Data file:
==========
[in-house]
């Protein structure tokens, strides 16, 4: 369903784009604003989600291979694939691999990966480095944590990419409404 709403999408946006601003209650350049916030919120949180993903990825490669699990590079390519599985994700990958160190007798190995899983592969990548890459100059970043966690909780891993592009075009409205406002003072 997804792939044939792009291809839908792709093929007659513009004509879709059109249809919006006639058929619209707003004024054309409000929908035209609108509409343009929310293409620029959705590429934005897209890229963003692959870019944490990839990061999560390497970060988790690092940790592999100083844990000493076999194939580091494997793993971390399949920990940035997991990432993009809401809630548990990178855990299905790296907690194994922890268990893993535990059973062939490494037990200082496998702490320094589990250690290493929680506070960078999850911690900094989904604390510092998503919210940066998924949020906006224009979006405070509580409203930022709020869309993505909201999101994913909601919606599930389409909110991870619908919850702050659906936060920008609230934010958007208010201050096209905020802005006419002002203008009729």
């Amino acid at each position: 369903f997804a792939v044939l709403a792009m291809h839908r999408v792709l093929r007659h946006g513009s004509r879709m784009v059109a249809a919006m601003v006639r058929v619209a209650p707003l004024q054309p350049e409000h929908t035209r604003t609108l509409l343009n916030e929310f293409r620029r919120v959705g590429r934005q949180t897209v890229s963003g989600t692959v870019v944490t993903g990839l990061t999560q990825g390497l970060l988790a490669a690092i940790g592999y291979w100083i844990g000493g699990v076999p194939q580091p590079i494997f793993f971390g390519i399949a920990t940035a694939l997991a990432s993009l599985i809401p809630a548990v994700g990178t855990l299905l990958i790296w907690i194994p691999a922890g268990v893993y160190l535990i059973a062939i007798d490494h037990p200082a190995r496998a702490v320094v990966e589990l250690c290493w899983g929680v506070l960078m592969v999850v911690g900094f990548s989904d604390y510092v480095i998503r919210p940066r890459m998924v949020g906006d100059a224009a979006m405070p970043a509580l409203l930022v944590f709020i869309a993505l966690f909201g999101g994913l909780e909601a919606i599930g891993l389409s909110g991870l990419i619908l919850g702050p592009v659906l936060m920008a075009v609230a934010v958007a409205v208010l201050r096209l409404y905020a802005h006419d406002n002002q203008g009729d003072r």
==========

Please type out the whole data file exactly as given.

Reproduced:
[in-house]
């Protein structure tokens, strides 16, 4: 369903784009604003989600291979694939691999990966480095944590990419409404 709403999408946006601003209650350049916030919120949180993903990825490669699990590079390519599985994700990958160190007798190995899983592969990548890459100059970043966690909780891993592009075009409205406002003072 997804792939044939792009291809839908792709093929007659513009004509879709059109249809919006006639058929619209707003004024054309409000929908035209609108509409343009929310293409620029959705590429934005897209890229963003692959870019944490990839990061999560390497970060988790690092940790592999100083844990000493076999194939580091494997793993971390399949920990940035997991990432993009809401809630548990990178855990299905790296907690194994922890268990893993535990059973062939490494037990200082496998702490320094589990250690290493929680506070960078999850911690900094989904604390510092998503919210940066998924949020906006224009979006405070509580409203930022709020869309993505909201999101994913909601919606599930389409909110991870619908919850702050659906936060920008609230934010958007208010201050096209905020802005006419002002203008009729």
């Amino acid at each position: 369903f997804a792939v044939l709403a792009m291809h839908r999408v792709l093929r007659h946006g513009s004509r879709m784009v059109a249809a919006m601003v006639r058929v619209a209650p707003l004024q054309p350049e409000h929908t035209r604003t609108l509409l343009n916030e929310f293409r620029r919120v959705g590429r934005q949180t897209v890229s963003g989600t692959v870019v944490t993903g990839l990061t999560q990825g390497l970060l988790a490669a690092i940790g592999y291979w100083i844990g000493g699990v076999p194939q580091p590079i494997f793993f971390g390519i399949a920990t940035a694939l997991a990432s993009l599985i809401p809630a548990v994700g990178t855990l299905l990958i790296w907690i194994p691999a922890g268990v893993y160190l535990i059973a062939i007798d490494h037990p200082a190995r496998a702490v320094v990966e589990l250690c290493w899983g929680v506070l960078m592969v999850v911690g900094f990548s989904d604390y510092v480095i998503r919210p940066r890459m998924v949020g906006d100059a224009a979006m405070p970043a509580l409203l930022v944590f709020i869309a993505l966690f909201g999101g994913l909780e909601a919606i599930g891993l389409s909110g991870l990419i619908l919850g702050p592009v659906l936060m920008a075009v609230a934010v958007a409205v208010l201050r096209l409404y905020a802005h006419d406002n002002q203008g009729d003072r």